How Long Would It Take to Send Ballots in the Mail? We Tested It

The New York Times predicts 80 million people may vote by mail this November because of the coronavirus pandemic – nearly double the usual amount. That is why NBC 6 Investigators teamed up with NBC owned stations across the country to test the speed of the postal service.

NBC reporters from a dozen cities mailed 155 letters on a single Friday in mid-August to measure the U.S. Postal Service’s on-time performance. Though half the letters reached their destinations within two business days,  some have not arrived two weeks later. 

Across the country millions of people may vote by mail because of the coronavirus pandemic– possibly double the usual amount. And it’s why the NBC 6 Investigators teamed up with NBC Owned stations across the country for a test — to see the speed of the mail system. Phil Prazan reports.

The
slowdown in mail service has big implications for the November presidential
election when a record number of voters are expected to cast mail ballots.

The
unscientific test underscores complaints about the postal service’s
performance, which were highlighted in recent congressional hearings.

NBC
6 Investigators found 70% of the letters arrived within two days. 94% percent
arrived within four days. Almost 6% took five days to get to their destination
or didn’t arrive at all.

Two of the 155 letters sent in our test, 1.3%, failed to arrive after 12 business days.

We
performed the test around the same time people mailed in their votes for the
August election. 

Per
Florida law, county election departments must receive the ballots by 7 p.m. the
night of election day. Ballots arriving past the deadline are not counted. 

NBC 6 Investigators found thousands of votes in South Florida were not counted because they arrived too late in August.

Miami-Dade County Supervisor of Elections confirms 4,064 ballots were not counted in the August election because they arrived after the deadline. 

Miami-Dade
County Supervisor of Elections confirms 4,064 ballots were not counted because
they arrived after the deadline. 

The Broward County Supervisor of Elections confirmed 2,767 vote-by-mail ballots arrived too late. The largest chunk came Thursday – two days after the election.

Jessica
Laguerre Hylton lost the race for the Florida House District 117 by 221 votes
in the Aug.18 election. She says votes delayed in the mail played a role in her
race and many others in South Florida.

“Specifically
in Florida, we are the butt of every joke when it comes to elections. This time
we have an opportunity to get in front of it,” Laguerre Hylton said, arguing
more should be done to make the public aware of the hard deadline.

She wants people to know about the number of mail-in ballots that were uncounted so they can be prepared for the upcoming election.

The Broward County Supervisor of Elections confirmed 2,767 vote-by-mail ballots in the August election arrived too late.

“Every
single vote should count,” said Lagerre Hylton at a Wednesday press conference,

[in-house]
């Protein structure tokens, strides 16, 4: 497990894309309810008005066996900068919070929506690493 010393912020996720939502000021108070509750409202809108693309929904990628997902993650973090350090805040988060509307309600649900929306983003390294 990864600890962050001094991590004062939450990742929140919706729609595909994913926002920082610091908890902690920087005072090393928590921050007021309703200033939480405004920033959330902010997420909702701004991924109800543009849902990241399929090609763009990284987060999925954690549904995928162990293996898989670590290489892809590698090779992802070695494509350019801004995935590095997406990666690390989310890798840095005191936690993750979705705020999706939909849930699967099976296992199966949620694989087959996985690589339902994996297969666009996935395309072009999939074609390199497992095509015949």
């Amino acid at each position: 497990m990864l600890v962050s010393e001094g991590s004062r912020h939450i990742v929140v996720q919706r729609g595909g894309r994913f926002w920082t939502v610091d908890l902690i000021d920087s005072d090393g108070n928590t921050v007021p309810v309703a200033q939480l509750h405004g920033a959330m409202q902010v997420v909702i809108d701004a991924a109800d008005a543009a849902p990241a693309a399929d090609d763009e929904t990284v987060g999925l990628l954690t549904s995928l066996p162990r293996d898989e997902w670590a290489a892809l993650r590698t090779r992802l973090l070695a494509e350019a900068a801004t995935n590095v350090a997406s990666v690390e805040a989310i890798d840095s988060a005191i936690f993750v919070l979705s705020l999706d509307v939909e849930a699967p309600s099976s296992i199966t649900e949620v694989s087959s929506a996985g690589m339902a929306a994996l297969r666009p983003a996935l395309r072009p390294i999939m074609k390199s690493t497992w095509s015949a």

asking the Florida Secretary of State to extend the deadline to midnight on
election day. 

She
joined a coalition of Republican candidates, other Democratic candidates, and
advocates such as the NAACP to pressure the state to change the deadline. So
far, the Florida Secretary of State has shown no interest in extending the
deadline.

Every vote should matter. Let’s not act like we don’t know what we know.

Harold Ford from the South Dade NAACP

Six
out of ten voters in Florida cast ballots by mail in August –  nearly
double the rate of vote-by-mail voters in November 2016. The increase is more
than enough to swing the state in November. 

Gov.
Ron Desantis in 2018, President Trump in 2016, and then-President Obama in 2012
all won the state by less than 115,000 votes. 

Complaints
about missing or delayed mail have become increasingly common since new
Postmaster General Louis DeJoy took office in mid-June with a mandate to cut
costs.

Postal
Service documents released by the House Oversight Committee bear out the
complaints of delayed mail. A PowerPoint presentation made for internal Postal
Service use shows that the on-time performance record for presorted first-class
mail – which for months had routinely approached 95% — plunged in early July
to about 85%.

In response to our test, a USPS spokesperson pointed to the testimony from the head of the postal service in front of Congress.

Tom Brenner-Pool/Getty Images

WASHINGTON, DC – AUGUST 24: U.S. Postal Service Postmaster General Louis DeJoy testifies at a House Oversight and Reform Committee hearing in the Rayburn House Office Building on August 24, 2020 on Capitol Hill in Washington, DC. The committee is holding a hearing on “Protecting the Timely Delivery of Mail, Medicine, and Mail-in Ballots.” (Photo by Tom Brenner-Pool/Getty Images)

“The postal service is fully committed and capable of delivering the nation’s ballots securely and on time,” DeJoy said at a Capitol Hill hearing. 

Postal
Service staff said they deliver 433 million pieces of mail per day so if all
Americans (330 million) were to vote-by-mail on the same day this year, it
wouldn’t even be one day’s worth of mail. In short, staff told NBC 6 the
service can handle the load. 

“Nevertheless,
I encourage all Americans who vote by mail to request their ballots early and
to vote early as a common sense best practice,” DeJoy said. 

DeJoy’s
message was reinforced by local county elections supervisors. 

They
say there will be some delayed ballots through the mail system so in order to
get counted by the deadline, they recommend requesting your ballot and sending
it as soon as you can. 

While
all states allow voters to cast ballots by mail under some circumstances, this
year, a record nine states plan to conduct their elections mostly or
exclusively by mail.